Children’s Photographs

January 14, 2013

Children’s photographs are very challenging but then one of the most rewarding areas of portrait photography.


Children’s photography

I took this in sunlight. Natural light is always the best light to use if at all possible. The tones and hues are the best and there’s not bulky equipment to carry around. You can react quickly to any movements and also the lack of big equipment is let off-putting for children to see. I took this photograph of a friend’s girl and shot her so she is on the side of the frame, to add interest.  Outside, there is lots to amuse young children and so there is less chance of them becoming bored. The drawback of course is that there is little to keep them in the same place for more than a few moments.

Avoid shooting directly in to the light or asking your subject to look towards the sun. It’s best in some shade where plenty of light can reach the subject but the light is soft and even. On a professional photography level, you can use reflectors to help reduce shadows. A flash on the camera can help reduce shadows but often this ruins photographs as all natural, flattering light, is lost. I converted this  picture to sepia to give it a more timeless look.

Lastly, get down to the level of your subject. There’s nothing worse than a picture of a child just stretching their neck to look up to the camera. Sit or kneel down so that the subject can see you easily and the picture will look a lot more appealing. See




London Night Photography Tricks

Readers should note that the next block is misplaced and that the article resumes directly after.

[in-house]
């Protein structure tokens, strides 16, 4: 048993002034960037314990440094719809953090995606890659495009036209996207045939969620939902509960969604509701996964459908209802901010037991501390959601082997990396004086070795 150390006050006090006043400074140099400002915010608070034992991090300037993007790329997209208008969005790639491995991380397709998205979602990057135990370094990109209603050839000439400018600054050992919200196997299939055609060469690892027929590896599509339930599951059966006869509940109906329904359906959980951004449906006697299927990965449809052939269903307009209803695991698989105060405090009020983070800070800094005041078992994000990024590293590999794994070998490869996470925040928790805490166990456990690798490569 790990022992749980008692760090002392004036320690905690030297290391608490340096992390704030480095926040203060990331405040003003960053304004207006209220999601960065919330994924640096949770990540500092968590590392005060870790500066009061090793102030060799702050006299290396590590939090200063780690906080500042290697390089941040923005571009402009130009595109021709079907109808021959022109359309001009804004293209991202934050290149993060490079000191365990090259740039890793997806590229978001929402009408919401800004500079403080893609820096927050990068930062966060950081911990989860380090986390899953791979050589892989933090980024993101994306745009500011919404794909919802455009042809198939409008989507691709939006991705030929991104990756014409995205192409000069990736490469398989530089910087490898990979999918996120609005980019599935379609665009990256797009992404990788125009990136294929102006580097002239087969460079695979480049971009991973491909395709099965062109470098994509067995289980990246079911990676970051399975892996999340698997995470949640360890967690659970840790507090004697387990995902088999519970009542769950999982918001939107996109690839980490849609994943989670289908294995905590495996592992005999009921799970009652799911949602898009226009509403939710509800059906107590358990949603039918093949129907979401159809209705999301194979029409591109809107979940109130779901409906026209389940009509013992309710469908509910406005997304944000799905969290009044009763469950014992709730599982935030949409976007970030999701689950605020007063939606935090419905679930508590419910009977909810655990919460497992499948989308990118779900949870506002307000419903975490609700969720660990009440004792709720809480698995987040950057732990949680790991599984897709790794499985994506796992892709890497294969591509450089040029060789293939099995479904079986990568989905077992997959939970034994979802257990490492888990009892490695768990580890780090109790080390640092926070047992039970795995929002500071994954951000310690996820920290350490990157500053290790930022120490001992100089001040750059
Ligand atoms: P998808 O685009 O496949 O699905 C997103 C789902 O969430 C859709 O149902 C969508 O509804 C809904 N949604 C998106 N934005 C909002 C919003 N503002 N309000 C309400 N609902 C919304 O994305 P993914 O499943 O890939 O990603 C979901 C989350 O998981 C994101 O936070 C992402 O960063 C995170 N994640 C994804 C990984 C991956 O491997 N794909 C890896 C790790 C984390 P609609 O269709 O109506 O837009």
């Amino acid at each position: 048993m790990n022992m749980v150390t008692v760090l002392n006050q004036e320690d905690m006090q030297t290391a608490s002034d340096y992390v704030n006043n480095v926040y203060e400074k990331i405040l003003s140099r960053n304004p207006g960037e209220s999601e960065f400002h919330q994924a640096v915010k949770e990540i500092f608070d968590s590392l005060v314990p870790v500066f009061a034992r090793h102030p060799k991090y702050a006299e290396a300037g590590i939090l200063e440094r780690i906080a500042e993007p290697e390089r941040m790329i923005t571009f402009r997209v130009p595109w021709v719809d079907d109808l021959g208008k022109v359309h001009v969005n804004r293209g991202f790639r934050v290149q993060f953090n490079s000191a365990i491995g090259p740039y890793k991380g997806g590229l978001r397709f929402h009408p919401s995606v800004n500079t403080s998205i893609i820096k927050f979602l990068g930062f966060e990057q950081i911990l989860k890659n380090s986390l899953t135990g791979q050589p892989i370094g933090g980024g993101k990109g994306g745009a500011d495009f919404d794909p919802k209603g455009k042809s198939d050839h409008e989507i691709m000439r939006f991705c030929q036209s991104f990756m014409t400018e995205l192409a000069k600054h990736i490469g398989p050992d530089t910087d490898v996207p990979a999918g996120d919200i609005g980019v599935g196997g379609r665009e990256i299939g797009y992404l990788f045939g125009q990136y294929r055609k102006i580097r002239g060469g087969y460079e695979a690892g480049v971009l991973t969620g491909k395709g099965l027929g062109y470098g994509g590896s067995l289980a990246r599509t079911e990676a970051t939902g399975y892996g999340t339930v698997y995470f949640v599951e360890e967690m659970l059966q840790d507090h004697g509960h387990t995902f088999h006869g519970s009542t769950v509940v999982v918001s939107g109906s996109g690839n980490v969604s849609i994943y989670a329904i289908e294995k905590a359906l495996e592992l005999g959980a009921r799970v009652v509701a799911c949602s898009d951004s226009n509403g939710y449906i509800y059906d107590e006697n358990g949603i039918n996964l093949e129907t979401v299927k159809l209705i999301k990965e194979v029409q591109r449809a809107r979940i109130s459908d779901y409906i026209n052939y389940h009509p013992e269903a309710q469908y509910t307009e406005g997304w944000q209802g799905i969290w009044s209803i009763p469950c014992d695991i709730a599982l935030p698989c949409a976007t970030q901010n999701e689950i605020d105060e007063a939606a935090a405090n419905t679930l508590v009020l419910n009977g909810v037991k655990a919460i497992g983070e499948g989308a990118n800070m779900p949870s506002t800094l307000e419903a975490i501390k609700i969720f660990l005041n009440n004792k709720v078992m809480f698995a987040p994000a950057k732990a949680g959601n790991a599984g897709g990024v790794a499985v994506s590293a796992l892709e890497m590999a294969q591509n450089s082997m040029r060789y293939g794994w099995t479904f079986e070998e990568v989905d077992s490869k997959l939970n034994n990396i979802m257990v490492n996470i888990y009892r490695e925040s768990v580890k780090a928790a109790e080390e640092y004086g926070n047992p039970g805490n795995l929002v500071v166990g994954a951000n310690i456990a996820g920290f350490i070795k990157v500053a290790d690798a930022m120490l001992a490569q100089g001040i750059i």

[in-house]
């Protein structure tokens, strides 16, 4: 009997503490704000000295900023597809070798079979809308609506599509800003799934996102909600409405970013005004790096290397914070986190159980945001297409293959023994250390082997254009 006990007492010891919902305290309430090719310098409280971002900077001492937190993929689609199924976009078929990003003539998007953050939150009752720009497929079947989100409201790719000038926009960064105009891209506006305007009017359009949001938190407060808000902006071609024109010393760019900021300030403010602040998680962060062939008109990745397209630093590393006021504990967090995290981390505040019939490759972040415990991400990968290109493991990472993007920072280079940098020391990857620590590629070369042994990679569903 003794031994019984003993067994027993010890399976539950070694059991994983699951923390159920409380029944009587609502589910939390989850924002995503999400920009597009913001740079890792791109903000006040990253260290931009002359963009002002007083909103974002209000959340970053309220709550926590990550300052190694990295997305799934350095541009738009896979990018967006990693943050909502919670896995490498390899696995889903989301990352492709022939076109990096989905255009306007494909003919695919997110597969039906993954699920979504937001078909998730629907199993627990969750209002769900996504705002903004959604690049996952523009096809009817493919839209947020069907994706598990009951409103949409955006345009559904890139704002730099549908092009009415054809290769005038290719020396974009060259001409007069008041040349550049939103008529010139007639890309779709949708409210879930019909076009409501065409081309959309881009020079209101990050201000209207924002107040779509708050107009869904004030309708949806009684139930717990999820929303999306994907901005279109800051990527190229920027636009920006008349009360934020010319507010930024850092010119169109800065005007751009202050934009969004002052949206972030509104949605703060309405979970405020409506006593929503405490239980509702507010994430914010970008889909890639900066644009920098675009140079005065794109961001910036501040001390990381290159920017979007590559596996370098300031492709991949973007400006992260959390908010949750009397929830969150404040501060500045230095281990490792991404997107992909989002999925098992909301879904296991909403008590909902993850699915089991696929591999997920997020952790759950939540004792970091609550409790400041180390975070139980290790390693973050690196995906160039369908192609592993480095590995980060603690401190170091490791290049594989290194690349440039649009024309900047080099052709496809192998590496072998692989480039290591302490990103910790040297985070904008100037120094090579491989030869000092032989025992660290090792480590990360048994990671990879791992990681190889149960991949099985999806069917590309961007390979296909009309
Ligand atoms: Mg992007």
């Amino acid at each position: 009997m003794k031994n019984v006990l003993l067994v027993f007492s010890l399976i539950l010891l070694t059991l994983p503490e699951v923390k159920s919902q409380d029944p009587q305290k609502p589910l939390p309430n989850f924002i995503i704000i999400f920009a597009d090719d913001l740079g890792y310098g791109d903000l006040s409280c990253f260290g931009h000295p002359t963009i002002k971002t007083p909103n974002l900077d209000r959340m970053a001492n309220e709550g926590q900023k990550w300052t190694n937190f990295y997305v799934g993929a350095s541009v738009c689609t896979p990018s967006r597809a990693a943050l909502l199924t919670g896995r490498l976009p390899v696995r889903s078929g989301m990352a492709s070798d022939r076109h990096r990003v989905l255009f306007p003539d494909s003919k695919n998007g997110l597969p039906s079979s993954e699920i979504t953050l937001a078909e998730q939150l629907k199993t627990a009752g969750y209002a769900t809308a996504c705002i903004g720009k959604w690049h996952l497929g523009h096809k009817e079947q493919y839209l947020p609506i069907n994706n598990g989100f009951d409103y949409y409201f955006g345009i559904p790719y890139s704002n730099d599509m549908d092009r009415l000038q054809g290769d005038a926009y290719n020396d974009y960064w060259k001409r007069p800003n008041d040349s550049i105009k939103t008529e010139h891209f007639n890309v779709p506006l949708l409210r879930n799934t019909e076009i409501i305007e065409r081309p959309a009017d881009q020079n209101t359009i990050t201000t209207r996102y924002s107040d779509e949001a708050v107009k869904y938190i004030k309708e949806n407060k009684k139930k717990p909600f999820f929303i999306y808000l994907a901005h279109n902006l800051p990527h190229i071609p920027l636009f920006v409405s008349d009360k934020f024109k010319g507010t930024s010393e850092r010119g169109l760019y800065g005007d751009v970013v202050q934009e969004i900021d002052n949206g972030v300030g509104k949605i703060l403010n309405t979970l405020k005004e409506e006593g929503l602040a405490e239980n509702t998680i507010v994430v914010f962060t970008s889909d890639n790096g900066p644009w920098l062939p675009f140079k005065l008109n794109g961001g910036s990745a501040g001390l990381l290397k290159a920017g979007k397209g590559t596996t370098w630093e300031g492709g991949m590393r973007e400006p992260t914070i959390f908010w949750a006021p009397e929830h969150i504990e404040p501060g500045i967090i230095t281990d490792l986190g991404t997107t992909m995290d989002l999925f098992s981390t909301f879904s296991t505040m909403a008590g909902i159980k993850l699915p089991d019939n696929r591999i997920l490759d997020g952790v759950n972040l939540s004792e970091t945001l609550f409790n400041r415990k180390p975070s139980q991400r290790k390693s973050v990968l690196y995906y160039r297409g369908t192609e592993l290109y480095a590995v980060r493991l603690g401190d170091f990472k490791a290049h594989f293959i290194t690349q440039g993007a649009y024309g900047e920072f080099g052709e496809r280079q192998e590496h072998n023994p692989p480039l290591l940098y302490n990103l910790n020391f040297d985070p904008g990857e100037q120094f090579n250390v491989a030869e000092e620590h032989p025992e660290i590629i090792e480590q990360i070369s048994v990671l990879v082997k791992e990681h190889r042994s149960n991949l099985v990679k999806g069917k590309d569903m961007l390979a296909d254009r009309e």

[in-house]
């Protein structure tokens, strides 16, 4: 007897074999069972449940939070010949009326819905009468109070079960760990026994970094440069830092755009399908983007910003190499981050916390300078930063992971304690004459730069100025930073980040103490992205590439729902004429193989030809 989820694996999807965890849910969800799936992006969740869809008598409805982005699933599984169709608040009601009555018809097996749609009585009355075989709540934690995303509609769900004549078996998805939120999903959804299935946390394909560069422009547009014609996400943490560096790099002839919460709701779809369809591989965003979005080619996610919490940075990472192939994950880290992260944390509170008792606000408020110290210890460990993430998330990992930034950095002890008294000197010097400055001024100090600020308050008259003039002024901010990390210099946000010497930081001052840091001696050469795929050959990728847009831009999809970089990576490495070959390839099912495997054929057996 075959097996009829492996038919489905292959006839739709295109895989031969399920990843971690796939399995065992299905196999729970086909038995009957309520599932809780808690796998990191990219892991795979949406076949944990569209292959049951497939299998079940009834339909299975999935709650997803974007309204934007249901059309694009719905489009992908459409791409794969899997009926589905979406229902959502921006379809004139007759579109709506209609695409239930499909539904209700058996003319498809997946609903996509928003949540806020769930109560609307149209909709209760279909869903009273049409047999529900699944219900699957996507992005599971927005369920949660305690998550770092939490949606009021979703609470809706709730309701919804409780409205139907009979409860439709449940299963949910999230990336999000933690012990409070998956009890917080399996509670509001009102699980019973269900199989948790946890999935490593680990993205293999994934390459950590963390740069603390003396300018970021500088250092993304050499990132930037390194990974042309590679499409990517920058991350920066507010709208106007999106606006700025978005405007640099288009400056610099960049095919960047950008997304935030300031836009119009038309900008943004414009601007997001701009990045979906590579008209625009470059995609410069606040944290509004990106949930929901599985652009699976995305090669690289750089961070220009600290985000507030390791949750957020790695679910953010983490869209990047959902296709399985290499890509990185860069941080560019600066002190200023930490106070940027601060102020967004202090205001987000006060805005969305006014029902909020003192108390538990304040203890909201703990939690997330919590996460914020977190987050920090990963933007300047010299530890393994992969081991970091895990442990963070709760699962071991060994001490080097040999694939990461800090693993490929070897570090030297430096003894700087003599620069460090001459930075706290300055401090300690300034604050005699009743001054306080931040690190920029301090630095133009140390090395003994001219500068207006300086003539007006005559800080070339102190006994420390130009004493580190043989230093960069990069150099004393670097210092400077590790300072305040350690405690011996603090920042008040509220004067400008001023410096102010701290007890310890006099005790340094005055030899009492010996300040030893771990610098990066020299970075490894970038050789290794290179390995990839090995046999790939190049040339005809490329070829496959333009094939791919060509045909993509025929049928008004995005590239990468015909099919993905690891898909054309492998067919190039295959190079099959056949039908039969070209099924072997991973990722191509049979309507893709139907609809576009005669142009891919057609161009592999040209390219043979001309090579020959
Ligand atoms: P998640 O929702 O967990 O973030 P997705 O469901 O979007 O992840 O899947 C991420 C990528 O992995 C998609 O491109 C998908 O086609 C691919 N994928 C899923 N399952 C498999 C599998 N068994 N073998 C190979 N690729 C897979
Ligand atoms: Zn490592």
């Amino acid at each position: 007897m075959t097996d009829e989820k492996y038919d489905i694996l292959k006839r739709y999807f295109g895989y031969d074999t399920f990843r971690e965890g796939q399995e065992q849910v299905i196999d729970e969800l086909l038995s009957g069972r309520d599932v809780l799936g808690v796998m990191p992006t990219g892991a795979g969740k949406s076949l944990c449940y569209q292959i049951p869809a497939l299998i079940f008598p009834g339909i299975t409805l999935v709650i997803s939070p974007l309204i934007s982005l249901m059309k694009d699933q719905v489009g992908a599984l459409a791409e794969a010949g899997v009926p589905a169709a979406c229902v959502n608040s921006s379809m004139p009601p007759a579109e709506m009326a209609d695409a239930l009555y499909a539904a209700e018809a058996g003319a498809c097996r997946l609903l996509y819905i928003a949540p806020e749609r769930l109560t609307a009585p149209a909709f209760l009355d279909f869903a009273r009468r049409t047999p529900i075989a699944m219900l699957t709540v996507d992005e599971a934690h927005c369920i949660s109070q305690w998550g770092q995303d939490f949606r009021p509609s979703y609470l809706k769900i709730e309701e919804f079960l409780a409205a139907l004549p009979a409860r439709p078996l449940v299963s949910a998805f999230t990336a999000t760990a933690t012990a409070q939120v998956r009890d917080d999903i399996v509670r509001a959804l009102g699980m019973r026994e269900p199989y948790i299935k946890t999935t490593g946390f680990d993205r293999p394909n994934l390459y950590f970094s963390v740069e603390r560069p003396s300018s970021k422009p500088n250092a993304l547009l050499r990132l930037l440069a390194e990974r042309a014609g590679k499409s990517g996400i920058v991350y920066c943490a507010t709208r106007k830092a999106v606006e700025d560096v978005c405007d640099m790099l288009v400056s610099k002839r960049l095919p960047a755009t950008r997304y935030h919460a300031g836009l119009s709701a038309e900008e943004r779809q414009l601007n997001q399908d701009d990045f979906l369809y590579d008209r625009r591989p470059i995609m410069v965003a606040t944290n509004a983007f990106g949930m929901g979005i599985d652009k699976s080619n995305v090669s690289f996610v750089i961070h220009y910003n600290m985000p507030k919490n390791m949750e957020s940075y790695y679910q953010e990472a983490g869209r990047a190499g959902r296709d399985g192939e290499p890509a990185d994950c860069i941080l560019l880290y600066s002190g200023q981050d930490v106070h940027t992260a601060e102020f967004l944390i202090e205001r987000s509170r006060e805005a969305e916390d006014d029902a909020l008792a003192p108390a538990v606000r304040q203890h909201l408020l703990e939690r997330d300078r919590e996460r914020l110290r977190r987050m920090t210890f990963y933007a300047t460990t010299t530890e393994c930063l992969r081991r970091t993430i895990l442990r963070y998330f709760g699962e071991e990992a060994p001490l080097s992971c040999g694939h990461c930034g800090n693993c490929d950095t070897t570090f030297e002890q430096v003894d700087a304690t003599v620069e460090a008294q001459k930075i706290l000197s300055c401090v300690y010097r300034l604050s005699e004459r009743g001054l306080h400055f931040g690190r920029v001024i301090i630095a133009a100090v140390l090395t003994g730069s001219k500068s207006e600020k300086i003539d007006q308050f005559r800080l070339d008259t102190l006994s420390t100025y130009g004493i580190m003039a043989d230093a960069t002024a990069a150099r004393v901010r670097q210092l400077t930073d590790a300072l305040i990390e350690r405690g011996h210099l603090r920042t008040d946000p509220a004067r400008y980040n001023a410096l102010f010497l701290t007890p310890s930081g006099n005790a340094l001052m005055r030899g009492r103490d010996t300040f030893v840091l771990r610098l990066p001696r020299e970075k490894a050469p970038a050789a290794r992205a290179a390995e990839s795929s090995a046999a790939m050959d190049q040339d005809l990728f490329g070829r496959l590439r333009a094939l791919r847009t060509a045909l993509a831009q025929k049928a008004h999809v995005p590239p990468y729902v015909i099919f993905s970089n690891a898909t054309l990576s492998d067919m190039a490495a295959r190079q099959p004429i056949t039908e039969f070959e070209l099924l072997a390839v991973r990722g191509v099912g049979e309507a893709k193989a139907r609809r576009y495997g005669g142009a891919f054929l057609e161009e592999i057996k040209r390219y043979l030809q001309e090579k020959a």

January 8, 2013

London Night Photography Tricks . These photographs reflect the energy of London in the wet. As a break from my portrait photography I explored the River and Trafalgar Square. There are few weddings this time of year and my school photography has finished for a few months so Night Photography  seemed a good option. Instead of wishing for the rain to go away, why not embrace it and use it to enhance your photography? Protect your camera and try and pick a clear night so that you can see as much as possible of the skyline. Check the weather on

London iconic photographs

Night Photography

Photograph of London Bus in Trafalgar Square

The red London bus and the London Underground represent the city of London so I was determined to capture these icons. I used the Bulb setting, as mentioned in my last blog where the shutter is open for several seconds. The time it was open in this busy part of London was around 6 seconds. Once you have found a good position wait for something interesting to walk or drive in to the scene. The women talking in this one add the essential human element to this city landscape.

Night Photography

Embankment picture with Big Ben

Light and Photography in night time London

This long exposure shows the taillights of the busy London traffic on the Thames side road. I think the red light of the rear lights look more impressive than the white headlights of oncoming cars so kept to this side of the road.